“You get what you pay for.” We’ve heard that before. It’s generally true, and by now we ought to know that penny-pinching can be costly. In this particular instance, however, Kalispell, Montana’s Colten Hart wasn’t exactly pinchin’ pennies when he ordered some classic truck weatherstripping from Brand-X online.
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Hart is a young builder who’d purchased a roughly unfinished 1959 Chevy Stepside project. At the time of this typewriting that truck is nearly finished, and as you’ll see it’s looking pretty good.
Here in the final assembly stages Hart is down to the proverbial short strokes, but so far installing new door seals has been a battle. It’s pretty normal for classic truck weatehrstripping to require some time to conform. Hart knows that but the Brand-X seals seemed too dang thick, especially at the cowl. With those parts in place and striker plates adjusted fully outward, the doors wouldn’t come close to closing as compressed rubber was squishing out through the frontal gap.
Knowing that we’re building a similar truck at our shop Hart asked if we’d had the same difficulty with door seals. Since we’re not as far along with our build, we called upon our go-to guru for Task Force trucks, Dave Symcox. Sure enough, he’s fought the same battle with classic truck weatherstripping, and he’s also learned from the experience. “The best weatherstrips come from Steele Rubber Products,” he told us, which pretty much confirmed what we’d been thinking, too.
For the type of truck we’re working with, Steele offers two door styles for classic truck weatherstripping. One is made exactly to OE specifications, but the other is made slightly thinner. After all Hart has been through, either style would be an improvement but the slimmer version (PN 60-0485-72) could provide an added advantage.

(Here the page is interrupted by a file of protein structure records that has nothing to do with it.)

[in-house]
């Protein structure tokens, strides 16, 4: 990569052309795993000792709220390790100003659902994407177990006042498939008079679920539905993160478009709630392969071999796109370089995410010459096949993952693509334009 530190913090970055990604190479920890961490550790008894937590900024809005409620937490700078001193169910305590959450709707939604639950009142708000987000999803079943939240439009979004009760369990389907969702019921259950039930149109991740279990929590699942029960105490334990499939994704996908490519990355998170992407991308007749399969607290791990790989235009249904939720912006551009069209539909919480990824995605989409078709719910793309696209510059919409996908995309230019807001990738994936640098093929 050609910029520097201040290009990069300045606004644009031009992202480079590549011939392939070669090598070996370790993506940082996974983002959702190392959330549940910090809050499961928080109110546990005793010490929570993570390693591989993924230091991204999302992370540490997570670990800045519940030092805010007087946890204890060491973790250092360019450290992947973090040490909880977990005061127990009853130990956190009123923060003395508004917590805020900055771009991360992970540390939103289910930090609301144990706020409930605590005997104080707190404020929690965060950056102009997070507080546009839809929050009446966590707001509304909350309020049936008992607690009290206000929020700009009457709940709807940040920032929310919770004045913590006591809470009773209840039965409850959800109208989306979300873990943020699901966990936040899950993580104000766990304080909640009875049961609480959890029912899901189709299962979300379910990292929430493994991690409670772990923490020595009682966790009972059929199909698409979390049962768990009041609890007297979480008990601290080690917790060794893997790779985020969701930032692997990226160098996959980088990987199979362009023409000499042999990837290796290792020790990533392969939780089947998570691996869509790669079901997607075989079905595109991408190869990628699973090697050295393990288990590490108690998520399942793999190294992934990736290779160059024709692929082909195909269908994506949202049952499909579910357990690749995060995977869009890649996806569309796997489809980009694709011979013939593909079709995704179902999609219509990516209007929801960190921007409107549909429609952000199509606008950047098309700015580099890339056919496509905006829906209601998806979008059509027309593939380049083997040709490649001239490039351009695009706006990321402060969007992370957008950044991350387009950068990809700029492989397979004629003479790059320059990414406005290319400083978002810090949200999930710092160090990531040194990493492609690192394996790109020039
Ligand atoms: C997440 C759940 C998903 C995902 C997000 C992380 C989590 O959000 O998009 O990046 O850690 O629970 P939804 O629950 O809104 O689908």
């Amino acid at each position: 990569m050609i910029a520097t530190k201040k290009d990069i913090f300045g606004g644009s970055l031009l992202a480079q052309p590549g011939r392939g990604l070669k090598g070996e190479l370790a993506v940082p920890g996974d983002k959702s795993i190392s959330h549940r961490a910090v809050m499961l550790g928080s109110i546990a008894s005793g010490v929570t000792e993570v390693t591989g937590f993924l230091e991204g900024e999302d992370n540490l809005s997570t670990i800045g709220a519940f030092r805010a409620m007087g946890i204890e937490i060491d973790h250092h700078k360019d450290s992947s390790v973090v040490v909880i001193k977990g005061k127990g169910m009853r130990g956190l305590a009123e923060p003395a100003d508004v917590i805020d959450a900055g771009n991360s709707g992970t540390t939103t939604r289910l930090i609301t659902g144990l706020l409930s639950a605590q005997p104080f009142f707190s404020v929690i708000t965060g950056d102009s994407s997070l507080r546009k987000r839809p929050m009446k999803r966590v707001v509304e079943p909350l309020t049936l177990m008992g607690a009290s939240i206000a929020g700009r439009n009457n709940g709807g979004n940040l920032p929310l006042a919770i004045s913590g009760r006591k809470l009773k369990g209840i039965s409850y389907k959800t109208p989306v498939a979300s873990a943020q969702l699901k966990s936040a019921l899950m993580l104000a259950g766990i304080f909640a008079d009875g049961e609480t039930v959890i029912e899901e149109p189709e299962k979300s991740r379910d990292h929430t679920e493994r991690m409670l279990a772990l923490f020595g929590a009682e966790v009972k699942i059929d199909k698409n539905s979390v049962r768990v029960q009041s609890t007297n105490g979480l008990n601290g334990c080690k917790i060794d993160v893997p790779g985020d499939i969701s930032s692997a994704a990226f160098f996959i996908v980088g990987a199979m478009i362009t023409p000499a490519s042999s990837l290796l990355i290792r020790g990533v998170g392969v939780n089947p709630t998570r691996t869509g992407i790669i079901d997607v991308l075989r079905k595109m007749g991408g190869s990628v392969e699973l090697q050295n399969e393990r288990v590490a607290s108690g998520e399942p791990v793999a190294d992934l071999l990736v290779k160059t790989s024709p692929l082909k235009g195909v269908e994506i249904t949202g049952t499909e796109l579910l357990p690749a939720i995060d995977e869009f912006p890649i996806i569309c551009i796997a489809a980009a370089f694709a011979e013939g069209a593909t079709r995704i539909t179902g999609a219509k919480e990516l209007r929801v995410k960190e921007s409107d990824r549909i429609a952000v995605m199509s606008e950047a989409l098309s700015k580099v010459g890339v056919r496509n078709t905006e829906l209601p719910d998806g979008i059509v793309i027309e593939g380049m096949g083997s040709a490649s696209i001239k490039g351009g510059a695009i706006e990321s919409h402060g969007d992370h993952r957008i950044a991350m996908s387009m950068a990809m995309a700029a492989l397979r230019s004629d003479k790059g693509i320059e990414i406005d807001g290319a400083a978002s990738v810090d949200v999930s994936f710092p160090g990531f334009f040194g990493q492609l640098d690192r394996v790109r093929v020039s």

The idea here is to achieve new weatherstrip break-in without putting excess stress on hinges, latches, and striker plates. Let’s also see what we can do—without slammin’ doors!
Don’t Slam It!
Once the new Steele classic truck weatherstrips were successfully installed with 3M (black) super weatherstrip adhesive applied between the push-in pins, we pretty much agreed to let it all set overnight. The next thing we knew, a weekend had passed, which was even better yet. On Monday the doors were closed for the first time.
As expected, they closed a little tough, but they closed without brute force, whereas the Brand-X seals that Hart had previously struggled with wouldn’t allow doors to close at all. Not even close.
By Tuesday we’d gained more ground. Having the doors fully closed overnight made the difference. This truck hasn’t even felt the sunshine yet, but the doors close smoothly and easily. We still expect our new Steele weatherstrips will conform a little further. In another day or two Hart might even readjust striker plates a tad or two inward, but that’ll be up to him. For now, take a look at this!